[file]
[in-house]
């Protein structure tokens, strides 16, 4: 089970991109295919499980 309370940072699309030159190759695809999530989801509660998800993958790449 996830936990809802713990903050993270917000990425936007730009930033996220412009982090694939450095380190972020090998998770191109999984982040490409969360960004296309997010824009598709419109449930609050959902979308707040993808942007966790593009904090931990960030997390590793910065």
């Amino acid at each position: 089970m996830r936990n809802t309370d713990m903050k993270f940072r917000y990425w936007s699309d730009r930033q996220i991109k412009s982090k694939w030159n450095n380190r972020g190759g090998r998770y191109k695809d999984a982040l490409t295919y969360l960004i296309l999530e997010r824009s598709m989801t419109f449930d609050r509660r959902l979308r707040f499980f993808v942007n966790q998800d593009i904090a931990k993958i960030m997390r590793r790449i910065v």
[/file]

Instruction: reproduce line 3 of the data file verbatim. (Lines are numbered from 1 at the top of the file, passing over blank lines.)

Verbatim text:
């Amino acid at each position: 089970m996830r936990n809802t309370d713990m903050k993270f940072r917000y990425w936007s699309d730009r930033q996220i991109k412009s982090k694939w030159n450095n380190r972020g190759g090998r998770y191109k695809d999984a982040l490409t295919y969360l960004i296309l999530e997010r824009s598709m989801t419109f449930d609050r509660r959902l979308r707040f499980f993808v942007n966790q998800d593009i904090a931990k993958i960030m997390r590793r790449i910065v």